Saturday, April 5, 2008

Technique - How to Find Stamps in a Catalog - Part 3

In today's entry, I conclude my list of ways to try to pinpoint the date of a stamp. To review the first two parts of this entry, be sure to check out Part 1 and Part 2.


  1. Date the stamp using watermarks. Watermarks, the semi-transparent markings that are used as a security device for paper, are typically used for a period of time and then changed or eliminated. By knowing the watermark of the stamp you are trying to date and comparing it to known ranges of watermarks, you may be able to place the stamp in the correct era.

    Be aware that watermarks are rarely used in more modern stamps


  2. Examine the style of adhesive. One of the trends of postage stamps is the use of self-adhesive glues in more recent stamps. Consumers favor the "peel-and-stick" experience as opposed to the "lick-and-stick" of old.

    Fortunately, self-adhesive stamps have not been used that long. While there were sporadic attempts prior to the 1980s to issue self-adhesive stamps, it is in the mid to late 1990s that they begin to be used by more and more postal authorities. Self adhesive stamps are very popular with the consumer.

    By knowing the type of adhesive available on the stamp, one can determine approximate years of a stamp.


  3. Perforation changes can reveal dates. Stamp perforations might reveal an estimated date of issue for a stamp. The perforations exist to enable a pane of stamps to be separated into individual stamps, and the various methods used over the years can help to date the stamp.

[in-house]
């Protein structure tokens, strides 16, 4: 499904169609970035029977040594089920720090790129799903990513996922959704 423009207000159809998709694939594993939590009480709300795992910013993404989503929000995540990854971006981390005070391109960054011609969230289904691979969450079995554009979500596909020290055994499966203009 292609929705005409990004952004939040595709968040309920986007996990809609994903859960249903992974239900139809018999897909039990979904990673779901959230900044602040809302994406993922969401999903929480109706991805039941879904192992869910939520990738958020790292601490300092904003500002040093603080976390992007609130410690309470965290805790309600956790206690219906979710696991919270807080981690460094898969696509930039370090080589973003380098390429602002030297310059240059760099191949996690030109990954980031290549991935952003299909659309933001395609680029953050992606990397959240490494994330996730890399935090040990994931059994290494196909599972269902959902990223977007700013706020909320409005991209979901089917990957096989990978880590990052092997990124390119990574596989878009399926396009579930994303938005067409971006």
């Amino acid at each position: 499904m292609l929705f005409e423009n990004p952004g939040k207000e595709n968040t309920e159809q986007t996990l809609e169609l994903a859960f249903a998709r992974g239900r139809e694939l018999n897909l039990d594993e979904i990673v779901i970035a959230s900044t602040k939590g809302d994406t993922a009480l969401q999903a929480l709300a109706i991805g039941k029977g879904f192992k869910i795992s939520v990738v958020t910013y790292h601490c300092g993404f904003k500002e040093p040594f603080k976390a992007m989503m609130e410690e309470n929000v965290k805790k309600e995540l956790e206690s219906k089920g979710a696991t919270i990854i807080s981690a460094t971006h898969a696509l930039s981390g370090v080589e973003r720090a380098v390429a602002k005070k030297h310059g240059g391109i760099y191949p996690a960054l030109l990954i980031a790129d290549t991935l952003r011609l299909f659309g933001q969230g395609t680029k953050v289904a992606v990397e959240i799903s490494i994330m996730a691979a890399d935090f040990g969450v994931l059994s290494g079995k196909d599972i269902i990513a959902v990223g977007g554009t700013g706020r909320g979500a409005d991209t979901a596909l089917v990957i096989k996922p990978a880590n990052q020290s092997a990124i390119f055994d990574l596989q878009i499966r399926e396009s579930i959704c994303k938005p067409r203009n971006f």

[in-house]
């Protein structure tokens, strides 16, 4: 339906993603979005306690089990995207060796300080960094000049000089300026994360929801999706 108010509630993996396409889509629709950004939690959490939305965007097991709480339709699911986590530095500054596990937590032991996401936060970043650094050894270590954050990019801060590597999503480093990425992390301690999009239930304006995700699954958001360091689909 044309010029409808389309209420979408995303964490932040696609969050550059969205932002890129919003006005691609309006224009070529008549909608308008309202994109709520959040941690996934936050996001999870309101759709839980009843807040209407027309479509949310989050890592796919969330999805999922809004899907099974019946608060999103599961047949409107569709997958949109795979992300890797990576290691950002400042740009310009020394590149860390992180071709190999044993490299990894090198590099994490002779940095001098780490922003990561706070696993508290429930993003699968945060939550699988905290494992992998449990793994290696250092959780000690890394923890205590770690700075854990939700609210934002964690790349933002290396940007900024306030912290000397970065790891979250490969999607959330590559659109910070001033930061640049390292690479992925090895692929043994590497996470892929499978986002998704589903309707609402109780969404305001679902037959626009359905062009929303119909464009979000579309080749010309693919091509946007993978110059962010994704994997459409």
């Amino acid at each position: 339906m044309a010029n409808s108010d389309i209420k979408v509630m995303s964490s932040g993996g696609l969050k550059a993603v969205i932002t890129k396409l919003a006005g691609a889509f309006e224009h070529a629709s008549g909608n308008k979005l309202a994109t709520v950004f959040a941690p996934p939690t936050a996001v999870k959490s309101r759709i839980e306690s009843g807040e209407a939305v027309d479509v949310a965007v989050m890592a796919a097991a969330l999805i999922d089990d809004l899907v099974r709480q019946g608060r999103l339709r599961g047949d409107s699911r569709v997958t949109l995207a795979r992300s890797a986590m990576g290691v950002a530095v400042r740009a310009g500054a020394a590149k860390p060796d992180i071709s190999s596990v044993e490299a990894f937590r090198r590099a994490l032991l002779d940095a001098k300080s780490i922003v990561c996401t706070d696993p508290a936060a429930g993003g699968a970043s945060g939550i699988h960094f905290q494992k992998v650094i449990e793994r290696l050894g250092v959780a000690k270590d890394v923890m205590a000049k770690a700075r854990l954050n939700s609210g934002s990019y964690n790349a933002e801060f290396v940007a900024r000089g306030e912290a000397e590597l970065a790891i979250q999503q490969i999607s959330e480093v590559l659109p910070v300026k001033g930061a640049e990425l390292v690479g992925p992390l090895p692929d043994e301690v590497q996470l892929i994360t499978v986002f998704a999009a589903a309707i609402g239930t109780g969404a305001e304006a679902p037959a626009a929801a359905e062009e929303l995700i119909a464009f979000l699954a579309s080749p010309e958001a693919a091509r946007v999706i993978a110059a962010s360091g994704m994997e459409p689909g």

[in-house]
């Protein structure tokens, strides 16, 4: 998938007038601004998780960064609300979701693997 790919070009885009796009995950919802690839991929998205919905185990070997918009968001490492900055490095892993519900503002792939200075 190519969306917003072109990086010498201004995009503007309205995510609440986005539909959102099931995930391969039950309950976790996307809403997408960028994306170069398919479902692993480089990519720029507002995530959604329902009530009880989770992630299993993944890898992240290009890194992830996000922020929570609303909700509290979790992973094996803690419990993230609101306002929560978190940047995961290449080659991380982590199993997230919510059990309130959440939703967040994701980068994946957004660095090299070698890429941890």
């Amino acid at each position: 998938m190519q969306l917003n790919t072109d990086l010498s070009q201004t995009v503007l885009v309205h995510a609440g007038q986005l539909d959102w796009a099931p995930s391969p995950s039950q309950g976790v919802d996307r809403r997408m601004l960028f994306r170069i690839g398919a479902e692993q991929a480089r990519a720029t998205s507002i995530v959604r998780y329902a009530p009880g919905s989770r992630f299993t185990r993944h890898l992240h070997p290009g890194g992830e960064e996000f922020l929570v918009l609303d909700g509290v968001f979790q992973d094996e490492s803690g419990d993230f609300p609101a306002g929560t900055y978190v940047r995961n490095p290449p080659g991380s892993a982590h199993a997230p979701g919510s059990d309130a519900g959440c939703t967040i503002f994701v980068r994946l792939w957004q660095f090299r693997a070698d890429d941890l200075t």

The very earliest stamps were issued imperforate, which means there was no method of separating stamps, other than scissors or a sharp knife. After that, the early stamps were sometimes rouletted, which is where sharp blades were used to make incomplete cuts between the stamps. The individual stamps were easier to pull apart but they usually had rough edges where they were separated manually.

    Later, perforating machines were used to puncture holes in the margin between stamps so that they could be torn apart. The perforations themselves are probably of limited value in dating the stamps since the perforations have been used for decades, but recently, there are been some perforation changes that can be used to zero in on dates of issue.

    More and more stamps, especially commemorative issues, and stamp perforations that are not the traditional series of holes, but have some simple cutout design in the midst of the stamp perfs. Great Britain has used an elliptical perforation for a number of years that complements the row of round holes. Canada has issued several recent stamps that have a maple leaf punched into the perforations. Knowing these types of special perforations can help one date a stamp.

    Most newer self-adhesive stamps are die-cut. This means that a sharp cutter (a die) has cut through the paper leaving the stamp adhering to a backing paper. When needed, the stamp is just peeled off. The die-cuts leave a very crisp edge to the stamp, since it is lifted from the backing paper, and not torn, like the other methods require.



Over the last few days I've tried to list just a few ways that you can determine the issue date of a stamp. Each of these techniques is only good at narrowing down a stamp's issue date to a range of dates. Hopefully, these tips will reduce the amount of time needed to find the stamp in the catalog.

Related Techniques:

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